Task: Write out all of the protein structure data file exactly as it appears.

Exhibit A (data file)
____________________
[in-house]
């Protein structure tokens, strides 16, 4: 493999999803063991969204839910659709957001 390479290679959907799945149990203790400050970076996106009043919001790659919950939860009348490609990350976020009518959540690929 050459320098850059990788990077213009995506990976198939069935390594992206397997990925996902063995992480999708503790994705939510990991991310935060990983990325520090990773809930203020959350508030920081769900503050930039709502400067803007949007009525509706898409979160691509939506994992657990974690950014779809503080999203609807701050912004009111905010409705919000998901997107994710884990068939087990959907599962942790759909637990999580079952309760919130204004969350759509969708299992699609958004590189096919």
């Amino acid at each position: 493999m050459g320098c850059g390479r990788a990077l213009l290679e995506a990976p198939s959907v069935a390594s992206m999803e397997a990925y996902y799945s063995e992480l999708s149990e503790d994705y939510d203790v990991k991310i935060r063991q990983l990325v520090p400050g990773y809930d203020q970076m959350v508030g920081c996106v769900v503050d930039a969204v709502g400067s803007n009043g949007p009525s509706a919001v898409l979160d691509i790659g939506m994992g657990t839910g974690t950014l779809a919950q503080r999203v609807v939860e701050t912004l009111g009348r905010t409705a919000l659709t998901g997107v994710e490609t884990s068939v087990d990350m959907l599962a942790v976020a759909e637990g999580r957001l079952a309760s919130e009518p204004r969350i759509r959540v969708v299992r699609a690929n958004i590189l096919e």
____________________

[in-house]
């Protein structure tokens, strides 16, 4: 493999999803063991969204839910659709957001 390479290679959907799945149990203790400050970076996106009043919001790659919950939860009348490609990350976020009518959540690929 050459320098850059990788990077213009995506990976198939069935390594992206397997990925996902063995992480999708503790994705939510990991991310935060990983990325520090990773809930203020959350508030920081769900503050930039709502400067803007949007009525509706898409979160691509939506994992657990974690950014779809503080999203609807701050912004009111905010409705919000998901997107994710884990068939087990959907599962942790759909637990999580079952309760919130204004969350759509969708299992699609958004590189096919």
């Amino acid at each position: 493999m050459g320098c850059g390479r990788a990077l213009l290679e995506a990976p198939s959907v069935a390594s992206m999803e397997a990925y996902y799945s063995e992480l999708s149990e503790d994705y939510d203790v990991k991310i935060r063991q990983l990325v520090p400050g990773y809930d203020q970076m959350v508030g920081c996106v769900v503050d930039a969204v709502g400067s803007n009043g949007p009525s509706a919001v898409l979160d691509i790659g939506m994992g657990t839910g974690t950014l779809a919950q503080r999203v609807v939860e701050t912004l009111g009348r905010t409705a919000l659709t998901g997107v994710e490609t884990s068939v087990d990350m959907l599962a942790v976020a759909e637990g999580r957001l079952a309760s919130e009518p204004r969350i759509r959540v969708v299992r699609a690929n958004i590189l096919e």